THE PHOENIX CROWN has hit shelves, and my co-author Janie Chang & I can’t wait for book clubs to find it! If your book club picks TPC for its monthly read, have fun diving into our special book club bonus content, and jazz up your meeting with a special Spotify playlist, book-themed recipes, authentic historic cocktails from the era, and more!


  1. The 1906 San Francisco Earthquake is one of the deadliest disasters in American history. How much did you know about it, going into the book? Have you read any other novels or non-fiction about the San Francisco earthquake?
  2. Gemma Garland is determined to build a career while handicapped by health issues and bad luck, and resolves to be hard-nosed in protecting her own interests. What did she learn in the course of events? Did your opinion of her change?
  3. Suling belonged to the first generation of American-born Chinese; in many ways people like her faced more challenges of identity than their parents did. Discuss those challenges and compare them to what immigrants today face when settling into a new country.
  4. What hints did you get that Suling was not typical of a Chinese girl of that era, and what influences in her life made those characteristics credible to you?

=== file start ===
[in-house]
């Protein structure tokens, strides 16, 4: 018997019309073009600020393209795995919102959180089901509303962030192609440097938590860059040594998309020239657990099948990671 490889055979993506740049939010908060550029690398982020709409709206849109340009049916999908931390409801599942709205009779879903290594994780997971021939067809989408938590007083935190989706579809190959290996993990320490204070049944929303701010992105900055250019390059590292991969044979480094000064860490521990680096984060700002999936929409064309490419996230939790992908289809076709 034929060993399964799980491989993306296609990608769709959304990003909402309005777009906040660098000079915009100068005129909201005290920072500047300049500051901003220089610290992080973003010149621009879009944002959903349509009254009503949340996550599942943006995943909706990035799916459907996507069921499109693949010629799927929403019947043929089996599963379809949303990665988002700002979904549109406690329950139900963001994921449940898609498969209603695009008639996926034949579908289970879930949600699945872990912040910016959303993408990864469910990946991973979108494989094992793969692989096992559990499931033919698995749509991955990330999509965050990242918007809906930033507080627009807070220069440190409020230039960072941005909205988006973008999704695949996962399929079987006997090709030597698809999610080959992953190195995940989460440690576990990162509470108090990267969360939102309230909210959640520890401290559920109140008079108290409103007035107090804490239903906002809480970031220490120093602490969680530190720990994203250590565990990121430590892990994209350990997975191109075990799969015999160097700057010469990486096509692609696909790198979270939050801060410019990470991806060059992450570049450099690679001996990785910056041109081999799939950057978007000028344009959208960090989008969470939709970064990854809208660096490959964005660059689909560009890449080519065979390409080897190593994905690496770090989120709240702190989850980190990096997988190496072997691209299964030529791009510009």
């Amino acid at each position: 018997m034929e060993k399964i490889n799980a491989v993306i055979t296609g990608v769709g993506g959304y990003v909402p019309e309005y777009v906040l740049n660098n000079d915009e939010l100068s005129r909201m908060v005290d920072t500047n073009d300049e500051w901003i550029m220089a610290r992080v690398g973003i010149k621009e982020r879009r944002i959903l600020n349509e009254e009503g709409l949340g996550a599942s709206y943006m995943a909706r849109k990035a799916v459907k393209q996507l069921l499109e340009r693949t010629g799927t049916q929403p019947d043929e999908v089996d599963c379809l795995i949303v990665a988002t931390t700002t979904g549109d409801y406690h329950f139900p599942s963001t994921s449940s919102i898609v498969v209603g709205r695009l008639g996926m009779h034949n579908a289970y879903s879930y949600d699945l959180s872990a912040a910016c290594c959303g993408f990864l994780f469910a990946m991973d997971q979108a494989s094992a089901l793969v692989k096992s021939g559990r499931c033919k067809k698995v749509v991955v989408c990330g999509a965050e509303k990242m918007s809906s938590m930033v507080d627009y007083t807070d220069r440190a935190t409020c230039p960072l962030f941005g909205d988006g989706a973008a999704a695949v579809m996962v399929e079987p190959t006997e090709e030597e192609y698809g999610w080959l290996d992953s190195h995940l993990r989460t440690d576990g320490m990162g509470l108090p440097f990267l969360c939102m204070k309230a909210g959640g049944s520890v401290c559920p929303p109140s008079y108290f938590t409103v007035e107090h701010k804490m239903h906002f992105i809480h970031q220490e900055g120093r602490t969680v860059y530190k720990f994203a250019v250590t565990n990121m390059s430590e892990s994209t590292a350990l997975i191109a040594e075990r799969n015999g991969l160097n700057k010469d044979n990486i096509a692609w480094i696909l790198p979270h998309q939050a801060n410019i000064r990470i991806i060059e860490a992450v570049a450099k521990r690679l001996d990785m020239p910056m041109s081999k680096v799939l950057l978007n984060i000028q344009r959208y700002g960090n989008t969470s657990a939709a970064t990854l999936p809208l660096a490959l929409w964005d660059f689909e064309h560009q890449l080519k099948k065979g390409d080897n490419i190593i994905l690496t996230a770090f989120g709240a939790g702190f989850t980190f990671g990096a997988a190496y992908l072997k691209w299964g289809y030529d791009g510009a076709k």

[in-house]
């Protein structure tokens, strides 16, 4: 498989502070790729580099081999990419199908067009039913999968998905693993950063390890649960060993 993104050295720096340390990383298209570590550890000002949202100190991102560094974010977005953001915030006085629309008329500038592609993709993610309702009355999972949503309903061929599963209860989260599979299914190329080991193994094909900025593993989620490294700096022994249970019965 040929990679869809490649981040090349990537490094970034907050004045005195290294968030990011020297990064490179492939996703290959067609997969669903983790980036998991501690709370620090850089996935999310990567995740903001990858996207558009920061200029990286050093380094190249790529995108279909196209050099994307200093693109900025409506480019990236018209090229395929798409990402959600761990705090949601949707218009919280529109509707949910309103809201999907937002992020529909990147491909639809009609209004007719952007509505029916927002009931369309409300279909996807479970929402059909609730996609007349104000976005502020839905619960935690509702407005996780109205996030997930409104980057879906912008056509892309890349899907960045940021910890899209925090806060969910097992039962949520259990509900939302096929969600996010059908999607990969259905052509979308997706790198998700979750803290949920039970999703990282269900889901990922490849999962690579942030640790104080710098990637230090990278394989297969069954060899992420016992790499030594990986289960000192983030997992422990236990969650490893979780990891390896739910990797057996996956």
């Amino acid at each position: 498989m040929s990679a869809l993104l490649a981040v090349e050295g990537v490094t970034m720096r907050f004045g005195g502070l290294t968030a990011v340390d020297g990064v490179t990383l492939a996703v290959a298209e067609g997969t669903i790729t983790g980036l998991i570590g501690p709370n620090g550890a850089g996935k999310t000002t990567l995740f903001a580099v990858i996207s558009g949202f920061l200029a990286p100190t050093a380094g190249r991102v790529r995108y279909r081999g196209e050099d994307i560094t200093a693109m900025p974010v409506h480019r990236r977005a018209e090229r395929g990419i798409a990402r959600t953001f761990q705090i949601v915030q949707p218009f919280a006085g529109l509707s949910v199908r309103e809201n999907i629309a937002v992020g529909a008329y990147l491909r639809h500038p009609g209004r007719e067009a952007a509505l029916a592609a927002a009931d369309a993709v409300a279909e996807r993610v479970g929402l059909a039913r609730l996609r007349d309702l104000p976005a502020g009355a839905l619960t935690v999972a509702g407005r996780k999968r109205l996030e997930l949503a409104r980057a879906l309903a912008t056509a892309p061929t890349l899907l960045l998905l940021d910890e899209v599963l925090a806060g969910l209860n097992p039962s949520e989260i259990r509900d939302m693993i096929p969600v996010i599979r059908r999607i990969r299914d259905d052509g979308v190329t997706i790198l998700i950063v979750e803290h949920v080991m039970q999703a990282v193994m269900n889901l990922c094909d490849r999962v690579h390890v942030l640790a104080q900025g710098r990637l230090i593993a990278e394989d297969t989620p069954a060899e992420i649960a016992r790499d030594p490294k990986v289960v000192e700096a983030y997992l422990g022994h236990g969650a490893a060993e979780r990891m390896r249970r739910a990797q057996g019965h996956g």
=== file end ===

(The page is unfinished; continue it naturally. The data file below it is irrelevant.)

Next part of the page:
5. Alice Eastwood is a friend and mentor to all the other women at various points in the novel–an independent woman with a career and a strong sense of self. What do the others learn from Alice, and what does she learn from them? 
  6. Did you suspect the connection between Gemma’s friend Nelly and Suling’s suitor Reggie?
  7. Historical fiction frequently sparks an interest in learning more from the historical record. What storylines, tidbits, or trivia from this novel inspire you to go down the research rabbit hole?



From the restaurants of Chinatown to the cafes of Paris, there’s plenty in THE PHOENIX CROWN to tempt the appetites of your book club. Start with Chinese classics like Suling’s shrimp with peas, finish with French favorites like Gemma’s Tarte au Citron, and mix up a big bowl of San Francisco’s famous Pisco Punch!


This is a recipe from Janie’s mom, who made it Shanghai-style with a bit of sugar for a salty-sweet flavour. And as her mom liked to remind everyone: always use fresh ginger when cooking seafood. The shrimp and peas take no time at all to cook, so the key is to get everything prepped and ready to add to the pan!